Decision, Operations & Information Technologies Theses and Dissertations

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    (2023) Wang, Yifei; Ramaprasad, Jui; Gopal, Anandasivam; Business and Management: Decision & Information Technologies; Digital Repository at the University of Maryland; University of Maryland (College Park, Md.)
    Working towards equality and inclusion around gender and race in society is critically important. Despite the increasing number of conversations around these issues, more work is needed to evaluate the causes of unequal participation of men and women in organizations, markets, and economies. In particular, the lack of equity in terms of representation and participation within the important information technology (IT) sector has often been viewed as an ongoing problem. My dissertation focuses on this specific sector and explores potential remedies to enhance the participation and representation of women in specific segments of IT-enabled work, albeit in three different empirical contexts. In my first essay, I investigate the unequal participation of women in IT labor markets and whether they are less willing to compete for complex and risky IT projects. Through multiple experiments on technically trained students, I find that women in the IT industry are more willing to participate in bidding for riskier projects, and their bids are higher than those of men. My second essay studies the issue of unequal representation by women within the digital music industry, where inequitable representation has been clearly noted. Women artists are often faced with less attention, respect, and market share. The study shows that TikTok dance challenges offer a low-cost, effective way to promote artists and increase visibility. The challenges are particularly beneficial for women music artists. My third essay examines the intersection of gender and race in digital music consumption after Floyd's death. I explore whether music can raise awareness of social justice issues and the role of Black artists as sensemaking agents. I find that hip-hop listeners increased after Floyd's death, particularly in less racially diverse cities. Black artists received more listenership across all genres, but consumption was skewed towards Black men artists, highlighting the underrepresentation of women in Black-dominated music genres. Collectively, the findings from these studies in my dissertation will provide valuable theoretical contributions, practical insights, and actionable solutions to bind the gender gap and make the digital markets more diverse and inclusive.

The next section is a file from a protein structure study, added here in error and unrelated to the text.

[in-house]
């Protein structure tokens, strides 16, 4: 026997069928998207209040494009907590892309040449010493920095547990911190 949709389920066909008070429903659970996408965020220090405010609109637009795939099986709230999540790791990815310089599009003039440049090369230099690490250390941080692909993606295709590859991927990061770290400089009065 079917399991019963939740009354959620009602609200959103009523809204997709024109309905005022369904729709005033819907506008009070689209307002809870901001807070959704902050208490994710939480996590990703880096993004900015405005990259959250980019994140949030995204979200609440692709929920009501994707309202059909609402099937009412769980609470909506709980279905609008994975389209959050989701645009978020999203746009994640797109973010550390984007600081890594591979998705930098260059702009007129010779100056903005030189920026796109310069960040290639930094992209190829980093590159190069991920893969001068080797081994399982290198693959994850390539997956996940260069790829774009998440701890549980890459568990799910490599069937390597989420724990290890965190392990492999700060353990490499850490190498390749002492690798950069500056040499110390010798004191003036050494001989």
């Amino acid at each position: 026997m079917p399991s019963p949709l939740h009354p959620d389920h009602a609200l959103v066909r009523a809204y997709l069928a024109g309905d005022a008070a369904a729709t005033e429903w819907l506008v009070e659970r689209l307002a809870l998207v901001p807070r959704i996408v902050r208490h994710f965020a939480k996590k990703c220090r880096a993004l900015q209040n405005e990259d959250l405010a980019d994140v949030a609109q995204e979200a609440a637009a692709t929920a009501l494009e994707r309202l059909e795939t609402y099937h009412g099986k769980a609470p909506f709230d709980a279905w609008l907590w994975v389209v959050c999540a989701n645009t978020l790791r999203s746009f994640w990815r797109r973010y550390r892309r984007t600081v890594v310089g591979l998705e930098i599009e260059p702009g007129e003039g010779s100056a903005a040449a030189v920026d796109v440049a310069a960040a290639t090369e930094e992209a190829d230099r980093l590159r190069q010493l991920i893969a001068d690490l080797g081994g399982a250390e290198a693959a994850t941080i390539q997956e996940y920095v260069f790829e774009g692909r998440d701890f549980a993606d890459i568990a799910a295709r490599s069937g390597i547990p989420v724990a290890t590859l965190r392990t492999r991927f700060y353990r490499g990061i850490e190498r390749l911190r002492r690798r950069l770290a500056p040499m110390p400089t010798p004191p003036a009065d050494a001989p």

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    (2022) Cao, Huan; Tunca, Tunay TT; Business and Management: Decision & Information Technologies; Digital Repository at the University of Maryland; University of Maryland (College Park, Md.)